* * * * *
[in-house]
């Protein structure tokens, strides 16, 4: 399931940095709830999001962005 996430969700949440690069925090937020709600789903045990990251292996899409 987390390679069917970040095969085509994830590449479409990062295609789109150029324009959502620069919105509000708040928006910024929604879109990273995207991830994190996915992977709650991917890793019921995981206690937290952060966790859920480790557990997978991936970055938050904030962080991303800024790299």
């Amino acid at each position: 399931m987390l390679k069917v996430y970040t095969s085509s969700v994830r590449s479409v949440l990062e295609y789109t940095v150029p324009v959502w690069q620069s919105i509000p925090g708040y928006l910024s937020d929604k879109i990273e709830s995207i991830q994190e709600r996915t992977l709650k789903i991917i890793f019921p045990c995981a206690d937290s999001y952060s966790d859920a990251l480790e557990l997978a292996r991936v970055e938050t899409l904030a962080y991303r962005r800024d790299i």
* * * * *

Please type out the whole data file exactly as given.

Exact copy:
[in-house]
């Protein structure tokens, strides 16, 4: 399931940095709830999001962005 996430969700949440690069925090937020709600789903045990990251292996899409 987390390679069917970040095969085509994830590449479409990062295609789109150029324009959502620069919105509000708040928006910024929604879109990273995207991830994190996915992977709650991917890793019921995981206690937290952060966790859920480790557990997978991936970055938050904030962080991303800024790299």
């Amino acid at each position: 399931m987390l390679k069917v996430y970040t095969s085509s969700v994830r590449s479409v949440l990062e295609y789109t940095v150029p324009v959502w690069q620069s919105i509000p925090g708040y928006l910024s937020d929604k879109i990273e709830s995207i991830q994190e709600r996915t992977l709650k789903i991917i890793f019921p045990c995981a206690d937290s999001y952060s966790d859920a990251l480790e557990l997978a292996r991936v970055e938050t899409l904030a962080y991303r962005r800024d790299i």